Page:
How effective does he believe e-cigarettes are for helping people quit? If e-cigarettes with nicotine are used daily, they are at least as effective a quitting aid as nicotine patches, says Bullen of the research to date.

“Ideally though, people should try the optimal ways of using existing evidence-based approaches first: patches plus a faster acting product (such as gum), plus counselling or other behavioural support (such as a text message quit support programme or a theory-based app such as SF28); or varenicline [trade name Champix] alone or in combination with NRT.”

If these methods are unsuccessful, despite the quitter’s best efforts, then e-cigarettes are an option to be considered, he believes.

Bullen emphasises that e-cigarettes are no ‘magic bullet’ and should always be viewed as just one strategy in the total tobacco control package that includes price, plain packaging, sales restrictions etc. But meanwhile, he says some regulation of e-cigarettes is essential – at a minimum to ensure product quality, childproof lids on nicotine bottles and to restrict marketing and sales to minors.

Marketing, big tobacco and e-cigarettes

The Ministry of Health is in an ‘ongoing’ process of considering regulatory options for e-cigarettes and associated products in New Zealand.

It is the current unregulated market and future marketing of e-cigarettes that worries many as much, or more, than their safety and efficacy. They look across to the USA where the unregulated e-cigarette market is expected to top $3 billion this year and the biggest selling brand is marketed by a multinational tobacco company.

It leaves many with a foot in both camps, including the New Zealand Nurses Organisation, which regards promoting e-cigarettes as a “harm reduction tool for recalcitrant smokers” as a valid use if properly supervised.

But, and it is a big BUT, NZNO also has major concerns about the safety and marketing of e-cigarettes, particularly now that the major multinational tobacco companies have entered the e-cigarette market.

NZNO researcher Dr Leonie Walker acknowledges e-cigarettes are a polarising issue.

“If the machines and flavours weren’t geared far more to getting new smokers than helping quitters, and if recent research hadn’t confirmed youth experimentation, we’d be less concerned,” says Walker (see sidebar ‘More New Zealand teenagers vaping’).

NZNO recently briefed the Associate Health Minister on its fears that public health gains will be undermined if tobacco companies succeed in gaining access to the New Zealand market for their new e-cigarette products, particularly with overseas experience showing aggressive marketing, recruitment of young people and the promotion of dual tobacco and e-cigarette use.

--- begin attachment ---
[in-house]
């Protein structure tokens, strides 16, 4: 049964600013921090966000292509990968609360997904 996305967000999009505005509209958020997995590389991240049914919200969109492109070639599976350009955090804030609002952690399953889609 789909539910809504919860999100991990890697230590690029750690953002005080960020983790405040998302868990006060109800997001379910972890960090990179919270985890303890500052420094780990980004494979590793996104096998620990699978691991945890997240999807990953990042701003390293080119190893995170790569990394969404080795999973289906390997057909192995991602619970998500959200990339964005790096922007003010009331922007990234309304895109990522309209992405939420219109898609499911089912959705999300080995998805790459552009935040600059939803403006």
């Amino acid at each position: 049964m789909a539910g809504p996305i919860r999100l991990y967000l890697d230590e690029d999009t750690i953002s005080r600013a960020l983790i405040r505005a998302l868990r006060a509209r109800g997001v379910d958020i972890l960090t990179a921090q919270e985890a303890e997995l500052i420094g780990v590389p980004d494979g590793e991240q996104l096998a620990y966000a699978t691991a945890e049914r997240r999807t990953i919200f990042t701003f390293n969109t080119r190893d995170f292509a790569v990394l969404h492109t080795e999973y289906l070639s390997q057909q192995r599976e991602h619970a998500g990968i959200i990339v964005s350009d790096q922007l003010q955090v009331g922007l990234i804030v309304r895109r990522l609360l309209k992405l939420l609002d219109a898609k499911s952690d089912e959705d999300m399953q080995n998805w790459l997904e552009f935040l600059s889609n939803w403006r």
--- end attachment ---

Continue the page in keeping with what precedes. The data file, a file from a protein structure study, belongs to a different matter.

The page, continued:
In addition, if vaping becomes visible and acceptable in public places, some fear it could undermine the smokefree message and quitters may be tempted to reach for a fag if they see others blowing vapour ‘smoke ring’ clouds.

Meanwhile NZNO says New Zealand’s current position – where nicotine for e-cigarettes must be bought online and there are no controls in place – is ‘untenable’.

The organisation’s preference is for e-cigarettes to be regulated as medicines and their sale and promotion handled like any other nicotine replacement therapy, including being accompanied by quit education and support.

Failing that, Walker says, it hopes at the very least that e-cigarette and refills are subjected to the same point of sale display and advertising restrictions as tobacco cigarettes.

But she adds that the sophisticated marketing used overseas to drive the potentially multi-billion dollar e-cigarette industry must still ring warning bells and New Zealand needs to heed that warning and go cautiously.

One smokefree nurse’s perspective

E-cigarettes are already steadily seeping into New Zealand’s ‘smoking’ culture. This is opening up new etiquette and ethical dilemmas as our smokefree legislation bans smoking, but not vaping, in public places.

“Go to any restaurant here in Auckland and you are bound to find someone using an e-cigarette in the evening somewhere,” says Karen Stevens, a Smokefree Nurses Aotearoa member. The respiratory clinical nurse specialist points out it’s a tough call for the waitress to decide ‘is this a real cigarette or not?’; particularly as the end of the early generation ‘cigalike’ e-cigarettes used to glow red, as if they were burning. There is also still a lack of research into whether exhaled vapour may be harmful to others.

Stevens, who manages Auckland District Health Board’s smokefree service, says that is one of the reasons why the board’s own smokefree policy treats e-cigarettes just like an ordinary cigarette and asks people to go outside.

While e-cigarette users are only a minority of its patients, visitors or staff, she says vaping is becoming increasingly common. Not as common as tobacco smoking though, with the 2013 census showing 463,000 adults (15.2 per cent of our adult population) still smoke.

From a personal perspective and as a respiratory nurse specialist, Stevens wants those smoking statistics to fall and sits firmly in the ‘harm reduction’ camp.